4. Add the environment variable $ENV:GIT_SSH=C:\Windows\System32\OpenSSH\ssh.exe to your session, or permanently to your user environment. ## Detailed Steps: Overview Windows has been shipping with OpenSSH for some time now. It includes all the necessary bits for ssh to work alongside Git, but it still seems to need some TLC before it works 100% seamlessly. Here's the steps I've been following with success as of Windows ver 10.0.18362.449 (you can see your Windows 10 version by opening a cmd.exe shell and typing ver). I assume here that you already have your SSH key setup, and is located at ~/.ssh/id_rsa ### Enable the ssh-agent service on your Windows 10 box. 1. Start-> Type 'Services' and click on the Services App that appears. 2. Find the OpenSSH Authentication Agent service in the list. 3. Right-click on the OpenSSH Authentication Agent service, and choose 'Properties'. 4. Change the Startup type: to Automatic. 5. Click the Start button to change the service status to Running. 6. Dismiss the dialog by clicking OK, and close the Services app. ### Add your key to the ssh-agent 1. Open your shell of preference (I'll use Windows Powershell in this example, applies to Powershell Core too). 2. Add your SSH key to the ssh-agent: ssh-add (you can add the path to your key as the first argument if it differs from the default). 3. Enter your passphrase if/when prompted to do so. ### Try Git + SSH 1. Open your shell (again, I'm using Powershell) and clone a repo. git clone git@github.com:octocat/Spoon-Knife 2. If you see this prompt, continue on to the next section: Enter passphrase for key '/c/Users/your_user_name/.ssh/id_rsa': ### Set your GIT_SSH Environment Variable In any session you can simply set this environment variable and the prompt for your passphrase will stop coming up and ssh will use the ssh-agent on your behalf. Alternatively, you can set your passphrase into your user's environment permanently. To set GIT_SSH in the current shell only: 1. Open your shell of preference. (Powershell for me) 2. Set the environment variable GIT_SSH to the appropriate ssh.exe:$Env:GIT_SSH=$((Get-Command -Name ssh).Source) 3. Retry the steps in Try Git + SSH above. To set GIT_SSH permanently 1. Open File Explorer. Start-> type 'File Explorer' and click on it in the list. 2. Right-click 'This PC' and click on 'Properties'. 3. Click on 'Advanced system settings'. 4. Click the 'Environment Variables...' button. 5. Under 'User variables for your_user_name' click New... 6. Set Variable name: field to GIT_SSH 7. Set the Variable value: field to path-to-ssh.exe (typically C:\Windows\System32\OpenSSH\ssh.exe). 8. Click OK to dismiss the New User Variable dialog. 9. Click OK to dismiss the Environment Variables dialog. 10. Retry the steps in Try Git + SSH above. Note that this is likely going to change with new steps/procedures as Windows 10 progresses and as I learn more. I will attempt to keep this updated, I look forward to feedback in the comments. • This is the most complete answer as of 1/31/2020, at least for Windows. There's no need to install PUTTY or anything. – Jake Jan 31, 2020 at 22:22 • Agreed. It appears that built-in support is finally here. Mar 2, 2020 at 13:47 • Legend! This solved my problem. Been looking for a solution for a while, trying different things and this is hands down the most complete awnser to this problem Mar 5, 2020 at 15:21 • Thank you for a nice answer and one that saved me most likely a few hours of messing around. +1 Jul 11, 2020 at 4:25 • If you're using Visual Studio then because the included git.exe is 32-bit you need to create a directory junction pointing to C:\Windows\System32\OpenSSH and set GIT_SSH environment variable to C:\PathToJunction\ssh.exe. Otherwise VS internal git.exe will fail to locate ssh.exe because a 32-bit executable cannot directly access System32 on a 64-bit system. – Saul May 21, 2021 at 14:59 In case you are using Git bash under Windows you can perform the following: eval ssh-agent -s ssh-add ~/.ssh/*_rsa it will ask for pass phrase in the second command, and that's it. Each additional action you will need to do (which once required pass phrase) won't ask you for the pass phrase (see an example in the screen shot below): • This also works in the Ubuntu subsystem in Windows 10. Dec 17, 2019 at 18:37 • note that if your keypair is located elsewhere you can replace ~/.ssh/*_rsa with the path of the *.pem file Jun 4, 2020 at 14:32 • error for 2nd command: No such file or directory Jan 12, 2022 at 16:10 • This will only work for the current session. If you close Git bash, you'll have to enter the passphrase again. Mar 22, 2022 at 7:30 For anybody needing more detailed instructions, see this page: https://docs.github.com/authentication/connecting-to-github-with-ssh/working-with-ssh-key-passphrases • Exactly what I needed for using the msysgit shell. Feb 3, 2016 at 12:47 • Worked for me when using the Git Bash Desktop App. I used notepad ~/.profile and copy pasted the content from that link, restarted the Git Bash, entered my password, profited... Apr 11, 2017 at 10:51 • I followed "Auto-launching ssh-agent on Git for Windows" section (using git 2.x on Win 10) but it still asked me for password all the time. Following first solution (putty) from accepted answer fixed this for me. Aug 2, 2018 at 9:52 • I was able to get it so the passphrase is only prompted for once after a boot using the script at Auto-launching ssh-agent on Git for Windows. I did find, however, it didn't work when I added it add it to either ~/.profile or ~/.bashrc. I needed to add it to ~/.bash_profile for it to get picked up and used by Git Bash on Windows. I now see @alexander-goncharov's answer below says this. Feb 10, 2022 at 15:29 One extra solution 5 years, 8 months and 6 days after the question was posted wouldn't be a bad idea so here goes. NOTE: Assumes you are using a windows computer. 1. Download the git-credential-winstore. 2. Run it! If you have GIT in your PATH environment variable, it should just work. If you don't, run git-credential-winstore -i C:\Path\To\Git.exe. The next time you attempt to commit to a repository, you'll be prompted to enter your credentials. That should be it. You will not be asked for your credentials any longer until you change your password. Just for your knowledge... Your credentials are stored in the Windows Credential Store Where are you storing my credentials? This app just uses the existing Windows Credential Store to hold your credentials. You can see the stored credentials by going to Control Panel > User Accounts > Credential Manager and choosing "Windows Credentials". The entries starting "git:" are from git-credential-winstore. • This solution appears to not work with SSH repos, only HTTPS. /angryface Jul 16, 2015 at 14:29 Let's assume you'd like to use a pure Git Bash only solution without using TortoiseGit or PuTTY. Also, you don't want to store your passphrases permanently as it's almost the same as if you would've generated your SSH key without a passphrase in the first place. But you still want to use some caching. For caching purposes ssh-agent process is used, which is included with the Git Bash distribution. This process isn't started by default, so it needs to be launched first. For any SSH keys to be cached they should be added to this process with ssh-add command which will prompt you for a key's passphrase and store it in memory. Drawbacks of other solutions: • Auto-launching ssh-agent like in GitHub's article asks for a passphrase right from the start when you launch Git Bash, regardless of whether you'll need to use your SSH key this session or not. If you're working with your local repo today you'll probably want to provide a passphrase only when really needed (e.g. when interacting with a remote repo). • If you launch your ssh-agent like in GitLab's article with eval$(ssh-agent -s) you're probably tired of typing that in each time. Chances are, eventually, you've added those two lines to your .bashrc config to auto-launch. Downsides are the same as above plus an extra one: each time you launch a new Git Bash terminal you'll get an extra ssh-agent process (GitHub's bash script checks if that process has already started).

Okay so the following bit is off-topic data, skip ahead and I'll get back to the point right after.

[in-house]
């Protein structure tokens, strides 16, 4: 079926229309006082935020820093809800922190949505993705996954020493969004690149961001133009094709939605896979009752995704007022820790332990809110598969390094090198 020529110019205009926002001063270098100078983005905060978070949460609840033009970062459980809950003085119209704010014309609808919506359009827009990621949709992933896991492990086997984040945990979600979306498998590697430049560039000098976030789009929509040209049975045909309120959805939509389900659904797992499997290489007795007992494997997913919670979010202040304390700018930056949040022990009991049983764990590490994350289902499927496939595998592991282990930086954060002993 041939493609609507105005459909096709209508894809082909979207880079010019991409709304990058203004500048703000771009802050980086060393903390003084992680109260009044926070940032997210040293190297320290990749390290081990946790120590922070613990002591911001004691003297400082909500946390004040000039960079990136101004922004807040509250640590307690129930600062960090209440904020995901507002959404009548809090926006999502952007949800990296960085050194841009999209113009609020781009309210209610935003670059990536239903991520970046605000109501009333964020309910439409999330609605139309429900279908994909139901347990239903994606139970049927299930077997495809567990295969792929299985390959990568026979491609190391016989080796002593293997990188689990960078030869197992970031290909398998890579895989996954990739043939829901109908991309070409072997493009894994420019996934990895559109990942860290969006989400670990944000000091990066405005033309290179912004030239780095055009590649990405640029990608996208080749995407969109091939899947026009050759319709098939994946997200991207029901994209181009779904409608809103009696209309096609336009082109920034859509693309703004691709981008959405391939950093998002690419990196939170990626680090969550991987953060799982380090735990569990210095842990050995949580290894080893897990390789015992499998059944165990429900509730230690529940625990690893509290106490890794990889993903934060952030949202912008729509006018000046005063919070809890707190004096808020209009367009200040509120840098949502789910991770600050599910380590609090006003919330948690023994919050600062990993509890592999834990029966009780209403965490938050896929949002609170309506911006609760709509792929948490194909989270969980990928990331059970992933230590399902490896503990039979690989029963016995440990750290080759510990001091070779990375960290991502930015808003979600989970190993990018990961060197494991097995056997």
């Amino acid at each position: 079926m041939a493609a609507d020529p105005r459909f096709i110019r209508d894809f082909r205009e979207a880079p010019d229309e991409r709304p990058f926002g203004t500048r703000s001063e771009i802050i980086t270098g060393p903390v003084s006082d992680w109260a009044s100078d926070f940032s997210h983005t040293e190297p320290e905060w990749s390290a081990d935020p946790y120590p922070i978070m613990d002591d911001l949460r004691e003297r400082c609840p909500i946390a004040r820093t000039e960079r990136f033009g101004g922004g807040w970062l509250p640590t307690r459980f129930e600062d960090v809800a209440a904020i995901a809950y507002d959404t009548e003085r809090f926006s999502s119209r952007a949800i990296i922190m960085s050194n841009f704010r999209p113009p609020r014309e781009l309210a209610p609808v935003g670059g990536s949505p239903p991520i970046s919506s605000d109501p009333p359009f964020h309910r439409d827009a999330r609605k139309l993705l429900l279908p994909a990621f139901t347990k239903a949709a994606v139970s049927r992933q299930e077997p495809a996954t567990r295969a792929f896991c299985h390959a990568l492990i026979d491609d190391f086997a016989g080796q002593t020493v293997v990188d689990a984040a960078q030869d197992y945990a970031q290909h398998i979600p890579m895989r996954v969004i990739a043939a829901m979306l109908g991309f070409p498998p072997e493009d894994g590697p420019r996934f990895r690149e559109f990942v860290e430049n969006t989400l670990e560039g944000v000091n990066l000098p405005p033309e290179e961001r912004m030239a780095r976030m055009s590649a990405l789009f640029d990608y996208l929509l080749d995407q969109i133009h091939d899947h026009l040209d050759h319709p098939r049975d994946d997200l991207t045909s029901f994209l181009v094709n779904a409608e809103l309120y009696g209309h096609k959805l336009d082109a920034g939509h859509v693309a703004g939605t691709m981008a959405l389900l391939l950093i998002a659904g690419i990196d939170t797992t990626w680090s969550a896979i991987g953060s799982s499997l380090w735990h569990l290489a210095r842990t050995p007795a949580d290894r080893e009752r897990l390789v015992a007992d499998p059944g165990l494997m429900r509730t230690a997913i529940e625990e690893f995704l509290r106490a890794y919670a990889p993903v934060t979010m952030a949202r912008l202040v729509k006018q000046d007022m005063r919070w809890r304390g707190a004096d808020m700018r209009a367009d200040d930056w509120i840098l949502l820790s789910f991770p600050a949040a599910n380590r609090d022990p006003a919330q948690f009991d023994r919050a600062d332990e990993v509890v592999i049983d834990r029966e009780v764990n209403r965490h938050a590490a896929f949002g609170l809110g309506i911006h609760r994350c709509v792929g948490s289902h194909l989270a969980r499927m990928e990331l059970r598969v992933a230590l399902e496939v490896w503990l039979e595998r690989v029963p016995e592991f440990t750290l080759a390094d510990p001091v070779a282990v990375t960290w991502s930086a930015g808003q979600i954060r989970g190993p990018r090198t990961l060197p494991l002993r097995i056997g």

• Like the two above but especially so when you have separate SSH keys for different hosts, e.g. one for GitHub and another one for GitLab, so providing them all at once is annoying and inconvenient.